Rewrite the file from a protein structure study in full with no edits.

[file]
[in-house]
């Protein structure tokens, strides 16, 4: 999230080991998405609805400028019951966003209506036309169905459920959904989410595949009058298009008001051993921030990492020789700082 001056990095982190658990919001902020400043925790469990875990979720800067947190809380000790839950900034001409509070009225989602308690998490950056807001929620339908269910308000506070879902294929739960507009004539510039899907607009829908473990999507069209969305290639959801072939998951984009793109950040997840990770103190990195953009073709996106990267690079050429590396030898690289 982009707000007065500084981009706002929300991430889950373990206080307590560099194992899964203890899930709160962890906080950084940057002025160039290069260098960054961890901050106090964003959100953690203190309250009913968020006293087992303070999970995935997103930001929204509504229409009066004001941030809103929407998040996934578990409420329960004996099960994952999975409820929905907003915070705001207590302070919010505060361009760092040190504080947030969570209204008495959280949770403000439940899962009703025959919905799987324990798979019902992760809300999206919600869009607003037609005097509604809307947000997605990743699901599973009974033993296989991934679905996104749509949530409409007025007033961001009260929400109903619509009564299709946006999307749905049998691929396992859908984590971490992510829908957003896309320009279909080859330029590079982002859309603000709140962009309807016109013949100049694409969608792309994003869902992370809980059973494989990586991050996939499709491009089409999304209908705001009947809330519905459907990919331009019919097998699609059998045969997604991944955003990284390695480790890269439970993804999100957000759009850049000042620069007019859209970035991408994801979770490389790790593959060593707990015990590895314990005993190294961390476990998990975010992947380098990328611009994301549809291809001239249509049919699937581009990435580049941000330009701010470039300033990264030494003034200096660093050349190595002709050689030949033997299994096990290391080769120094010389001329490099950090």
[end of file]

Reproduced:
[in-house]
């Protein structure tokens, strides 16, 4: 999230080991998405609805400028019951966003209506036309169905459920959904989410595949009058298009008001051993921030990492020789700082 001056990095982190658990919001902020400043925790469990875990979720800067947190809380000790839950900034001409509070009225989602308690998490950056807001929620339908269910308000506070879902294929739960507009004539510039899907607009829908473990999507069209969305290639959801072939998951984009793109950040997840990770103190990195953009073709996106990267690079050429590396030898690289 982009707000007065500084981009706002929300991430889950373990206080307590560099194992899964203890899930709160962890906080950084940057002025160039290069260098960054961890901050106090964003959100953690203190309250009913968020006293087992303070999970995935997103930001929204509504229409009066004001941030809103929407998040996934578990409420329960004996099960994952999975409820929905907003915070705001207590302070919010505060361009760092040190504080947030969570209204008495959280949770403000439940899962009703025959919905799987324990798979019902992760809300999206919600869009607003037609005097509604809307947000997605990743699901599973009974033993296989991934679905996104749509949530409409007025007033961001009260929400109903619509009564299709946006999307749905049998691929396992859908984590971490992510829908957003896309320009279909080859330029590079982002859309603000709140962009309807016109013949100049694409969608792309994003869902992370809980059973494989990586991050996939499709491009089409999304209908705001009947809330519905459907990919331009019919097998699609059998045969997604991944955003990284390695480790890269439970993804999100957000759009850049000042620069007019859209970035991408994801979770490389790790593959060593707990015990590895314990005993190294961390476990998990975010992947380098990328611009994301549809291809001239249509049919699937581009990435580049941000330009701010470039300033990264030494003034200096660093050349190595002709050689030949033997299994096990290391080769120094010389001329490099950090």